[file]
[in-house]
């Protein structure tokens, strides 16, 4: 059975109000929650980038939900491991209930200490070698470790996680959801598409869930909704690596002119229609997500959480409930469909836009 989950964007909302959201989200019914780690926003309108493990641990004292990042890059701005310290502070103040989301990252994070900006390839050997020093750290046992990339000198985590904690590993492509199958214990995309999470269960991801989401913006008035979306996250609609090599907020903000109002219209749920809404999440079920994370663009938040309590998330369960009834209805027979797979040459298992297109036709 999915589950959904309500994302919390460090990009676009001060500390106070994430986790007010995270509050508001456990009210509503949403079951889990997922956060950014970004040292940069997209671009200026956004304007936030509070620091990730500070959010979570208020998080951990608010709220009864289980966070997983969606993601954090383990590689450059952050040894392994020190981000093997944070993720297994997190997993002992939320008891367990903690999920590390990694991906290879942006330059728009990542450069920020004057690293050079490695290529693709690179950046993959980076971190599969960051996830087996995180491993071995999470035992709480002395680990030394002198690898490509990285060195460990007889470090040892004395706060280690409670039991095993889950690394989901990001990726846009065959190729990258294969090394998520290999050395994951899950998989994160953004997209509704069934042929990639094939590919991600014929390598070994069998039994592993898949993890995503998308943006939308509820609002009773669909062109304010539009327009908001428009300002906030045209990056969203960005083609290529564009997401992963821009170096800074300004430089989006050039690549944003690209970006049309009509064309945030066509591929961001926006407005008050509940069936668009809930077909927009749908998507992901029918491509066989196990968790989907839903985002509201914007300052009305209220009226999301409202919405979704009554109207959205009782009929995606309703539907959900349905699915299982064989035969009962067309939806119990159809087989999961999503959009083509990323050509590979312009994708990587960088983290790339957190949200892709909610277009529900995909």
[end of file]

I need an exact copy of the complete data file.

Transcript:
[in-house]
């Protein structure tokens, strides 16, 4: 059975109000929650980038939900491991209930200490070698470790996680959801598409869930909704690596002119229609997500959480409930469909836009 989950964007909302959201989200019914780690926003309108493990641990004292990042890059701005310290502070103040989301990252994070900006390839050997020093750290046992990339000198985590904690590993492509199958214990995309999470269960991801989401913006008035979306996250609609090599907020903000109002219209749920809404999440079920994370663009938040309590998330369960009834209805027979797979040459298992297109036709 999915589950959904309500994302919390460090990009676009001060500390106070994430986790007010995270509050508001456990009210509503949403079951889990997922956060950014970004040292940069997209671009200026956004304007936030509070620091990730500070959010979570208020998080951990608010709220009864289980966070997983969606993601954090383990590689450059952050040894392994020190981000093997944070993720297994997190997993002992939320008891367990903690999920590390990694991906290879942006330059728009990542450069920020004057690293050079490695290529693709690179950046993959980076971190599969960051996830087996995180491993071995999470035992709480002395680990030394002198690898490509990285060195460990007889470090040892004395706060280690409670039991095993889950690394989901990001990726846009065959190729990258294969090394998520290999050395994951899950998989994160953004997209509704069934042929990639094939590919991600014929390598070994069998039994592993898949993890995503998308943006939308509820609002009773669909062109304010539009327009908001428009300002906030045209990056969203960005083609290529564009997401992963821009170096800074300004430089989006050039690549944003690209970006049309009509064309945030066509591929961001926006407005008050509940069936668009809930077909927009749908998507992901029918491509066989196990968790989907839903985002509201914007300052009305209220009226999301409202919405979704009554109207959205009782009929995606309703539907959900349905699915299982064989035969009962067309939806119990159809087989999961999503959009083509990323050509590979312009994708990587960088983290790339957190949200892709909610277009529900995909």